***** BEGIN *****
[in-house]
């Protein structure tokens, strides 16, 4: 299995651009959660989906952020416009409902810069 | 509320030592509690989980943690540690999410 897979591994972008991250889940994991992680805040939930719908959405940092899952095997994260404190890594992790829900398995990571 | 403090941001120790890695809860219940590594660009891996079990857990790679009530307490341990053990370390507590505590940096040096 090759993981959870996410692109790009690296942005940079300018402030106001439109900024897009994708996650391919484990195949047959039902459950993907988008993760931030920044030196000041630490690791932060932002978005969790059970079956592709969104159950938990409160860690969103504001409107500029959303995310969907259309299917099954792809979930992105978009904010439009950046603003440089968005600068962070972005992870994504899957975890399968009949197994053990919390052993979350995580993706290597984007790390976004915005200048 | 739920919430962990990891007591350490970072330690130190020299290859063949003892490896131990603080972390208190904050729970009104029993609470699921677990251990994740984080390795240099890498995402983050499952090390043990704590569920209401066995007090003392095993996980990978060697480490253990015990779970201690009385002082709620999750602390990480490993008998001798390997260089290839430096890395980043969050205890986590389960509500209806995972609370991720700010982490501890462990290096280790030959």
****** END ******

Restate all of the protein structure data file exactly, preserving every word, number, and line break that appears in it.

[in-house]
């Protein structure tokens, strides 16, 4: 299995651009959660989906952020416009409902810069 | 509320030592509690989980943690540690999410 897979591994972008991250889940994991992680805040939930719908959405940092899952095997994260404190890594992790829900398995990571 | 403090941001120790890695809860219940590594660009891996079990857990790679009530307490341990053990370390507590505590940096040096 090759993981959870996410692109790009690296942005940079300018402030106001439109900024897009994708996650391919484990195949047959039902459950993907988008993760931030920044030196000041630490690791932060932002978005969790059970079956592709969104159950938990409160860690969103504001409107500029959303995310969907259309299917099954792809979930992105978009904010439009950046603003440089968005600068962070972005992870994504899957975890399968009949197994053990919390052993979350995580993706290597984007790390976004915005200048 | 739920919430962990990891007591350490970072330690130190020299290859063949003892490896131990603080972390208190904050729970009104029993609470699921677990251990994740984080390795240099890498995402983050499952090390043990704590569920209401066995007090003392095993996980990978060697480490253990015990779970201690009385002082709620999750602390990480490993008998001798390997260089290839430096890395980043969050205890986590389960509500209806995972609370991720700010982490501890462990290096280790030959």